Happily, before dying of cricket drought, in the on-board café I get talking to a softly spoken Australian couple from Perth. He admits to being more of a Test guy; good man. The next day I overhear snatches of a middle-aged lady passing on the England score to an expat Englishman. It appears that being away from Twitter and television was a mercy. The lady and her husband turn out to be from New South Wales. He describes her as the cricket fanatic: a refreshing break from stereotype.
This is definitely one of the main benefits of this type of travel. Unlike flights, where you can don an eye mask and retreat into your cocoon for ten hours, 36-hour train journeys give you no option but to interact with your fellow inmates.
Time runs in a peculiar way on the train. Much like England's supposed anachronistic approach to batting, stuck somewhere in the wilderness of the 1990s, the Indian Pacific has its own time zone as it trundles westwards across the Nullarbor, to soften the two-and-a-half hour jump from South Australia to Western Australia. It's easy to lose track of minutes, hours, and even days, as one unfortunate passenger discovered: waiting patiently by the door on the morning of the third day, he had to have the news broken to him that there were still 24 hours to go.
On the fourth day since its Sydney departure, Perth welcomes the Indian Pacific. Pacific, however, is definitely not the word to describe the Indians as they batter the UAE at the WACA. UAE's hopes of a grand derailment are quickly ground under the wheels of the Indian locomotive.
Associate participants remain on the mind, as 11 days later the Ghan sets off from Darwin, in the Northern Territory. It seems the least that could be done for the Afghan cameleers who assisted in the laying of the track was to name the train after them. One would have thought the least the ICC could do for the Afghans today would be to invite them to the next World Cup.
At 901m and 2019 tons, the Ghan is nearly as long as the World Cup schedule, and as heavy as three Inzamams. Two locomotives are used, but only one is actually required to move the train: the second provides back-up in case the first conks out in the desert. A sort of captain and vice-captain relationship.
Unlike the Indian Pacific leg in Red Service (or translated into Jeremy Clarkson: Scum Class), on the Ghan I've moved up the order to Gold Service, which means a private cabin, complimentary meals, drinks, and off-train excursions around Katherine and Alice Springs. It's immediately obvious that the clientele in Gold are of a different demographic to those in Red. The average age has jumped about 30 years: unsurprising, since a Gold fare's cost would be out of the reach of most under-25s.
While the cabins, dining car and lounge car are delightful, as in Red, fellow passengers provide the most interest. A Melburnian lady and I end up discussing everything from dogs to the death penalty (she approves of the former, disapproves of the latter). She then reveals she used to be a private investigator. I immediately replay our conversation in my head to see whether I inadvertently revealed any embarrassing secret, such as supporting the England cricket team. Later, in the Queen Adelaide dining car, shattering my xenophobic stereotypes, I find an American who claims to not know much about cricket but nonetheless is well up on the World Cup group standings. I'm also deeply flattered to be mistaken for a member of a travelling cricket team, thanks to my wearing a Bowral shirt.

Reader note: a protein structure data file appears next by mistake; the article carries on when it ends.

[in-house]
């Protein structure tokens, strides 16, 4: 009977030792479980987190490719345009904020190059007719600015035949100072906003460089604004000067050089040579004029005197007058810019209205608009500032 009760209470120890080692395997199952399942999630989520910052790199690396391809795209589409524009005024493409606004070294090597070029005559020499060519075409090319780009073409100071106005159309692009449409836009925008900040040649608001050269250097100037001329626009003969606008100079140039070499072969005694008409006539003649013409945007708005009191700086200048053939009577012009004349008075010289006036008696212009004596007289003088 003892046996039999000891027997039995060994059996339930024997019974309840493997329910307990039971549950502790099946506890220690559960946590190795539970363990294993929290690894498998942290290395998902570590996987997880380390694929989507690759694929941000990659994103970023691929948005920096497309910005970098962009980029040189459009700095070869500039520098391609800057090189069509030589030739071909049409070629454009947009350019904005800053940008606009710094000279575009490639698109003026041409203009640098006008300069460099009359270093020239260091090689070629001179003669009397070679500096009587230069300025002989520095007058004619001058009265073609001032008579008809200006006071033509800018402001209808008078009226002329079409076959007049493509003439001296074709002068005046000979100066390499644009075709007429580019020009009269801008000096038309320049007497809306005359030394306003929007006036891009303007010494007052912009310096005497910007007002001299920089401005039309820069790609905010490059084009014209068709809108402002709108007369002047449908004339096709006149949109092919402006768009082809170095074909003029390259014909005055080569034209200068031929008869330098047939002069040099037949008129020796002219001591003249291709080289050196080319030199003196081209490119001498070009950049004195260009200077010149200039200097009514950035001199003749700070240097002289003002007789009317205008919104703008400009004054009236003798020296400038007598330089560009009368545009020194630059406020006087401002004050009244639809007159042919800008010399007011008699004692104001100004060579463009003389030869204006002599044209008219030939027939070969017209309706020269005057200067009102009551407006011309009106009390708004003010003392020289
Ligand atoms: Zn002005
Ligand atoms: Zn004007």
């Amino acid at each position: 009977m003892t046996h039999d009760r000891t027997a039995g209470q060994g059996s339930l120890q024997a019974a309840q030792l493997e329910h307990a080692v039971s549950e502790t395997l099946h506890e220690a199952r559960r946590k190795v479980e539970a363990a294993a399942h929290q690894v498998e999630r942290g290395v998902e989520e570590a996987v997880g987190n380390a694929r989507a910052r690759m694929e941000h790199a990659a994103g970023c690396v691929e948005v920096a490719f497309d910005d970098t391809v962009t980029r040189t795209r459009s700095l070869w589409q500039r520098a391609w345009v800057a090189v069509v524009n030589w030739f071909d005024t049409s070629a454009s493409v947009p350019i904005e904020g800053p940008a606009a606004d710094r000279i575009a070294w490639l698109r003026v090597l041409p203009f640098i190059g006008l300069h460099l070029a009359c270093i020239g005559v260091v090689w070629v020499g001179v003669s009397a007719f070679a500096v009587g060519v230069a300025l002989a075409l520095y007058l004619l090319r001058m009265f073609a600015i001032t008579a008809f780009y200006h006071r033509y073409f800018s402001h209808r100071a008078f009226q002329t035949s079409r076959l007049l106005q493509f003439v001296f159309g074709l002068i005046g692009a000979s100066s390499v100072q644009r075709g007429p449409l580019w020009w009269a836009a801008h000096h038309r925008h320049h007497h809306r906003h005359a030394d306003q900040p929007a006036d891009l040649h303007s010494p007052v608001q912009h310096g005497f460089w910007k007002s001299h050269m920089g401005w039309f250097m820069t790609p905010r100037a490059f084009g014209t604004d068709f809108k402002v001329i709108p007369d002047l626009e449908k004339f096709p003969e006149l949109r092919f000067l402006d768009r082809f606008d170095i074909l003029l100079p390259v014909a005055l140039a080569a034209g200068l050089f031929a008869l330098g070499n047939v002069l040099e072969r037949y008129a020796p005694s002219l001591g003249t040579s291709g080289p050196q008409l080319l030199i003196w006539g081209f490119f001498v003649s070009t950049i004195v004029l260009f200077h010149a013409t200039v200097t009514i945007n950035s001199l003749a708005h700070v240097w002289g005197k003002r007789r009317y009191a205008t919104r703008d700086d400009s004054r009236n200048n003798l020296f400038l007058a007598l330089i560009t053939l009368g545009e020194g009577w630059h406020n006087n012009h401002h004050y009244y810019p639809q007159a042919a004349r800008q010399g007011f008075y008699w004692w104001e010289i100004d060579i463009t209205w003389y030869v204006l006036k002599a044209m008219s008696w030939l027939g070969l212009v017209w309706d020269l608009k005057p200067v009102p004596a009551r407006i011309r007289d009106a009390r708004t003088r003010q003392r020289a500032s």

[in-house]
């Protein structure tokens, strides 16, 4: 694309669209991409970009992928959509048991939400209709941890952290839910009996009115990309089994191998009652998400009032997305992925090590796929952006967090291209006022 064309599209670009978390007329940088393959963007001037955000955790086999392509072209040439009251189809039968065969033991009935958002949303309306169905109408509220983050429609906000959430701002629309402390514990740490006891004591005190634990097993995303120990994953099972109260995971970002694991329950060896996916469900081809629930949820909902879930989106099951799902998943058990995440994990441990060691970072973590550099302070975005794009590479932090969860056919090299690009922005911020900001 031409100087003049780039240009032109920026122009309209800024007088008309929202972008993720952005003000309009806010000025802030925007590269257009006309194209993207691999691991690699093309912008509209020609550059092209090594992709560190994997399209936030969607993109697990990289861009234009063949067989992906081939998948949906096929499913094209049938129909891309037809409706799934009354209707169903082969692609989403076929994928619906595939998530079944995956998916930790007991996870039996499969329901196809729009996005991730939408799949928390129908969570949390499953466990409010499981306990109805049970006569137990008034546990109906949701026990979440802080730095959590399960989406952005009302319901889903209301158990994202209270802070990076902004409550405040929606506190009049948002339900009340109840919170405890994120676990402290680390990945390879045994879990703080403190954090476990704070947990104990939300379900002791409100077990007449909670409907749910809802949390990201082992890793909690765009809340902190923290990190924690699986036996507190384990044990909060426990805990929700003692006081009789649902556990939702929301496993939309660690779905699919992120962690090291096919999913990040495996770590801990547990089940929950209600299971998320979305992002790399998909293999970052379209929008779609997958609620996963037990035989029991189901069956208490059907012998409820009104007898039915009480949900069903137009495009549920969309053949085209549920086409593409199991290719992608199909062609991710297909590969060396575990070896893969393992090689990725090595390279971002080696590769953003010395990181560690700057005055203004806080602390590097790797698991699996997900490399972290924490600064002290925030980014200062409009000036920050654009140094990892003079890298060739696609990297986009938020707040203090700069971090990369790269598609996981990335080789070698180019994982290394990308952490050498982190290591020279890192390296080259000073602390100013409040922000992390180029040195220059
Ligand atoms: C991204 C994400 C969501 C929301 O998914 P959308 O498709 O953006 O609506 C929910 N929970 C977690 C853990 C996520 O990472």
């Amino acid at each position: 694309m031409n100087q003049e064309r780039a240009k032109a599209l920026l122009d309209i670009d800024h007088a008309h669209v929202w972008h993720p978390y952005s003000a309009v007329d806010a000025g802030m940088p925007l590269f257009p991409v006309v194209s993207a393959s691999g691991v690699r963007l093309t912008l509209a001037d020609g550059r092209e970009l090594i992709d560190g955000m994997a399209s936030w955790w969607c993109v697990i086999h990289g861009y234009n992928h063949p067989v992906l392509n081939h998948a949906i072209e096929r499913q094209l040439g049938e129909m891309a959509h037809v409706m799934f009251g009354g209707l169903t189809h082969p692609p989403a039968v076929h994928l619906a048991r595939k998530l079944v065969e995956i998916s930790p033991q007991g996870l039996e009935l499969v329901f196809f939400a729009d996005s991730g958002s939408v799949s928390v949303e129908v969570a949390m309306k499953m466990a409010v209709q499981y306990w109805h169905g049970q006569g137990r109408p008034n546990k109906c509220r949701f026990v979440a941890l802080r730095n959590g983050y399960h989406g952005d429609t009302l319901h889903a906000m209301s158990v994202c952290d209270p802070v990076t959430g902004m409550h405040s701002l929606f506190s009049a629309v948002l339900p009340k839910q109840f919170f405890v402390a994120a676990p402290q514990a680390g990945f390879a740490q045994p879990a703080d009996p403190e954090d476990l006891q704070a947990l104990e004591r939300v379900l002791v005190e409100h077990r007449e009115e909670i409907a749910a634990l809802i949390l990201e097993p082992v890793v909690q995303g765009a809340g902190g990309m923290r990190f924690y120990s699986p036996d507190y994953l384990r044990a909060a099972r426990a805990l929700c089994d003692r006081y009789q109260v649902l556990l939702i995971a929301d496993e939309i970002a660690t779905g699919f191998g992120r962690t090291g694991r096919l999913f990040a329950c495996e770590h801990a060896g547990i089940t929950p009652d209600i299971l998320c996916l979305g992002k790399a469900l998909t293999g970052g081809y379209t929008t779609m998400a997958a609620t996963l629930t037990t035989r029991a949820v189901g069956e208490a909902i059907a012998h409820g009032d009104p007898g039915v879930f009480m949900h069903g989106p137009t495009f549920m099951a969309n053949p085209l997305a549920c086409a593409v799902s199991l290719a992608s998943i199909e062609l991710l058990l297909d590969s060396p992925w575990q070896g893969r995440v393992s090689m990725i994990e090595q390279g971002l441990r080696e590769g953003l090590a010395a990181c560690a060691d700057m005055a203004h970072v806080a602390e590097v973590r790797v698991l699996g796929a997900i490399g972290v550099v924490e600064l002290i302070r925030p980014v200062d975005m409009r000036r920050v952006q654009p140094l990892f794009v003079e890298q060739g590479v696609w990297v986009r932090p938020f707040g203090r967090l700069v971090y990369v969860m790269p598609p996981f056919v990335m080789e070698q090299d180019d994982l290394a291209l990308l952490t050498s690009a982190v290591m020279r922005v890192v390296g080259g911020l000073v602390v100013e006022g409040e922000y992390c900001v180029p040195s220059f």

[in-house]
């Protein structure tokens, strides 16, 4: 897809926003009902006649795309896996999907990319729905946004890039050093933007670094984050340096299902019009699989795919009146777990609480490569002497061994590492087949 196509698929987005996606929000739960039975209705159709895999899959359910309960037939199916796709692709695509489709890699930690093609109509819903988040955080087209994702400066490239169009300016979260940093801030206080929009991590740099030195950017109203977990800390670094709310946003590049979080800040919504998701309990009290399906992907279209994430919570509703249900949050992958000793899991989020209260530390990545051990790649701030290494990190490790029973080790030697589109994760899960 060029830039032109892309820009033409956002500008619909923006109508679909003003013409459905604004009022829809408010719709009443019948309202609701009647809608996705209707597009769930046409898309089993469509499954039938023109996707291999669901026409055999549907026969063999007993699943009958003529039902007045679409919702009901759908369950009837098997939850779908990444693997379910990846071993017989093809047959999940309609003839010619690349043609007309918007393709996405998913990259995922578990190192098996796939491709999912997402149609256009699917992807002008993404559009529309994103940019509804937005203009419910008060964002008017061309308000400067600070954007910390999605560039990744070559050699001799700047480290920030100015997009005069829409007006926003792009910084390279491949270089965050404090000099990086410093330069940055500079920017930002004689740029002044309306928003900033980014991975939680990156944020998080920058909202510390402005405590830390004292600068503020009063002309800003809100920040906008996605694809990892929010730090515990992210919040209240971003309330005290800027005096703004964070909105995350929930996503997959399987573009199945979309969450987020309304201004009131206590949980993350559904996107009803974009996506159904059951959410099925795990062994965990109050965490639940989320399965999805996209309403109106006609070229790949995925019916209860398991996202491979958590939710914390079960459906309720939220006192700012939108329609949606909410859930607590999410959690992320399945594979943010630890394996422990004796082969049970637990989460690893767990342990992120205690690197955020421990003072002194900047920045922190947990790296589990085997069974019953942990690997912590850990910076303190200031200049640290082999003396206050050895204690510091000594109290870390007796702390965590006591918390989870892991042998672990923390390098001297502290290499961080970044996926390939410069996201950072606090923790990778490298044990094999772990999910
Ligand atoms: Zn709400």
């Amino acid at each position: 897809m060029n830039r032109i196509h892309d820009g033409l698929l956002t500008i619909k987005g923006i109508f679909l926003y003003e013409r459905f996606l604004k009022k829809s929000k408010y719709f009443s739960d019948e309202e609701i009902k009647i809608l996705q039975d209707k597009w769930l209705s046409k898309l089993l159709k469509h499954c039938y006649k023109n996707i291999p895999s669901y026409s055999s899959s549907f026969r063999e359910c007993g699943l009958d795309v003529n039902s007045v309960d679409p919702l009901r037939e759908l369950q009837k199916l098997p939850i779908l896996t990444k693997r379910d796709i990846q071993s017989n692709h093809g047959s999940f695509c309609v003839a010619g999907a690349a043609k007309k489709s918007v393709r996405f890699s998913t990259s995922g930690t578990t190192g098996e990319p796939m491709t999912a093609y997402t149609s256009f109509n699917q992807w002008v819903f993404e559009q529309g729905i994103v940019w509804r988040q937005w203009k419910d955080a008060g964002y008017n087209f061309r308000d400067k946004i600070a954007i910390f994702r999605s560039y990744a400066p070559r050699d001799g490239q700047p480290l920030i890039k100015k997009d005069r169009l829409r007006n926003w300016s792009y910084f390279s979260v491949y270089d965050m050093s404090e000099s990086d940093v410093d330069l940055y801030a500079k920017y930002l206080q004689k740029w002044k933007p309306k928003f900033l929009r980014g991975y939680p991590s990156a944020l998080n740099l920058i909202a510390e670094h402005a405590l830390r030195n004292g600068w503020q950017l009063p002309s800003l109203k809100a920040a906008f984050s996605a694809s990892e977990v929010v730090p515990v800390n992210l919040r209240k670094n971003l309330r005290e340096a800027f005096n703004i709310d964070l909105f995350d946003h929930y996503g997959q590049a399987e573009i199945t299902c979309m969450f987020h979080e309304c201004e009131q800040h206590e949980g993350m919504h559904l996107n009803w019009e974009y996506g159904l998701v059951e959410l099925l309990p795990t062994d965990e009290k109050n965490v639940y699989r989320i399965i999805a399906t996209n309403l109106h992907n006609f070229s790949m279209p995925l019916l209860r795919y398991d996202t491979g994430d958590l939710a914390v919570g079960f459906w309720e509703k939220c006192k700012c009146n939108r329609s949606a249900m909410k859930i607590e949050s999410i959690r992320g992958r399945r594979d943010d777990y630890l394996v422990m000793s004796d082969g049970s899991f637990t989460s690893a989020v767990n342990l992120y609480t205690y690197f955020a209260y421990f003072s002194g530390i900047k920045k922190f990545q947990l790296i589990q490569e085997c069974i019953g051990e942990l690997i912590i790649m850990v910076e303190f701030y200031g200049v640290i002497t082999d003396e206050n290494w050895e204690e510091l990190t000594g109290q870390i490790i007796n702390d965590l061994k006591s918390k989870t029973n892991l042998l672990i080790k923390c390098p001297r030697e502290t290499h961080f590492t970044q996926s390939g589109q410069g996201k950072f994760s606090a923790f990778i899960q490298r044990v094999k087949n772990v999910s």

Strip away the luxuries of Gold, and you get Red, with its sense of shared challenges, not least of which is the sleeping arrangements. Compared to an airplane, it's far superior: the legroom is enormous, and the angle of recline vastly more generous.
Nonetheless, it's much more of a trial than Gold, which is designed to be virtually a holiday in itself. Here in Gold, the shared challenges are of a different, more long-term nature, as one would expect from the altered demographic: one picks up on spousal bereavements, or details of poor health. Yet dinner arrangements throw passengers closer together, providing companionship, and an overall sense of shared holiday-making.
All rails lead, apparently, to Adelaide, where the Indian Pacific pauses, and the Overland and the Ghan terminate, as do England, with their World Cup "campaign" going dramatically off the rails / hitting the buffers / running out of steam (take your pick of hackneyed railway cliché) at Adelaide Oval.
Time for the last leg, both of the World Cup and the three Great Southern Rail journeys. Whether the best has been saved till last remains to be seen. As regards the journey, though, this section is definitely in with a shout, as we run through the flat farming plains of South Australia, through the wooded valleys of the rather un-mountainous Blue Mountains of New South Wales, and past Victorian English-style station buildings on the run in to Sydney. With more Australians in evidence on this particular leg, it's a matter of enduring the gleeful, though good-natured, jibes about England's exit.
After 8339km, this is the end of the line for me. You'd say it was a good run. It pales into insignificance, though, when compared to the joint journey of Sri Lanka's powerhouses, Mahela Jayawardene and Kumar Sangakkara, which also ends that day in Sydney. Goodbye to Great Southern Rail, and goodbye to these greats of the subcontinent.
"You're a strange dude," was the succinct assessment by an Australian after I explained my choice of train travel across the country. It's probably true that no one but an Englishman in the mid-day Australian sun would contemplate such a course. As with the World Cup, it's not fast and it's not smooth, yet why wouldn't you love it?
Liam Cromar is a freelance cricket writer based in Herefordshire, UK @LiamCromar